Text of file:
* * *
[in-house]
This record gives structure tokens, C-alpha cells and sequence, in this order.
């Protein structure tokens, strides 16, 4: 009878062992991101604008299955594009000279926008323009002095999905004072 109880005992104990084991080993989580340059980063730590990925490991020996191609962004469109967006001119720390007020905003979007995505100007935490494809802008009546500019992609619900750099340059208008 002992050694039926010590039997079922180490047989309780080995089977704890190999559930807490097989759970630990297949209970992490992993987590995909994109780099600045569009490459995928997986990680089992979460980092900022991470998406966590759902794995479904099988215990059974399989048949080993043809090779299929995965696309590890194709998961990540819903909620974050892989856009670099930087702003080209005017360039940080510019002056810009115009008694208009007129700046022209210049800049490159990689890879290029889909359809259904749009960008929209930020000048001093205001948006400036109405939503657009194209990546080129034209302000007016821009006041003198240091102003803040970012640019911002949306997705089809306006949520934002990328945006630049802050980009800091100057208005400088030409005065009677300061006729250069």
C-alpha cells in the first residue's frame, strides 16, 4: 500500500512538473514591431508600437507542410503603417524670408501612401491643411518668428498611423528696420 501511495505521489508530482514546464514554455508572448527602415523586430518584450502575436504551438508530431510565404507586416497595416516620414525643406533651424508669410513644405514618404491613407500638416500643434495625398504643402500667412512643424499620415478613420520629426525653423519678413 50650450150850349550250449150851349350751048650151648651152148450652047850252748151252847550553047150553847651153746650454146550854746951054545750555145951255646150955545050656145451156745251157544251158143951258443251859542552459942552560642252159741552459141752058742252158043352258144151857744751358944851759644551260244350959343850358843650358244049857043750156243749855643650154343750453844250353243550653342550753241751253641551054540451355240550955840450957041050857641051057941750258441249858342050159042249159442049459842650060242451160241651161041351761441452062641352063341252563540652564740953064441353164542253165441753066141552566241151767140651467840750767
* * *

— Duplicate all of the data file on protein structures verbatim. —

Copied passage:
[in-house]
This record gives structure tokens, C-alpha cells and sequence, in this order.
């Protein structure tokens, strides 16, 4: 009878062992991101604008299955594009000279926008323009002095999905004072 109880005992104990084991080993989580340059980063730590990925490991020996191609962004469109967006001119720390007020905003979007995505100007935490494809802008009546500019992609619900750099340059208008 002992050694039926010590039997079922180490047989309780080995089977704890190999559930807490097989759970630990297949209970992490992993987590995909994109780099600045569009490459995928997986990680089992979460980092900022991470998406966590759902794995479904099988215990059974399989048949080993043809090779299929995965696309590890194709998961990540819903909620974050892989856009670099930087702003080209005017360039940080510019002056810009115009008694208009007129700046022209210049800049490159990689890879290029889909359809259904749009960008929209930020000048001093205001948006400036109405939503657009194209990546080129034209302000007016821009006041003198240091102003803040970012640019911002949306997705089809306006949520934002990328945006630049802050980009800091100057208005400088030409005065009677300061006729250069």
C-alpha cells in the first residue's frame, strides 16, 4: 500500500512538473514591431508600437507542410503603417524670408501612401491643411518668428498611423528696420 501511495505521489508530482514546464514554455508572448527602415523586430518584450502575436504551438508530431510565404507586416497595416516620414525643406533651424508669410513644405514618404491613407500638416500643434495625398504643402500667412512643424499620415478613420520629426525653423519678413 50650450150850349550250449150851349350751048650151648651152148450652047850252748151252847550553047150553847651153746650454146550854746951054545750555145951255646150955545050656145451156745251157544251158143951258443251859542552459942552560642252159741552459141752058742252158043352258144151857744751358944851759644551260244350959343850358843650358244049857043750156243749855643650154343750453844250353243550653342550753241751253641551054540451355240550955840450957041050857641051057941750258441249858342050159042249159442049459842650060242451160241651161041351761441452062641352063341252563540652564740953064441353164542253165441753066141552566241151767140651467840750767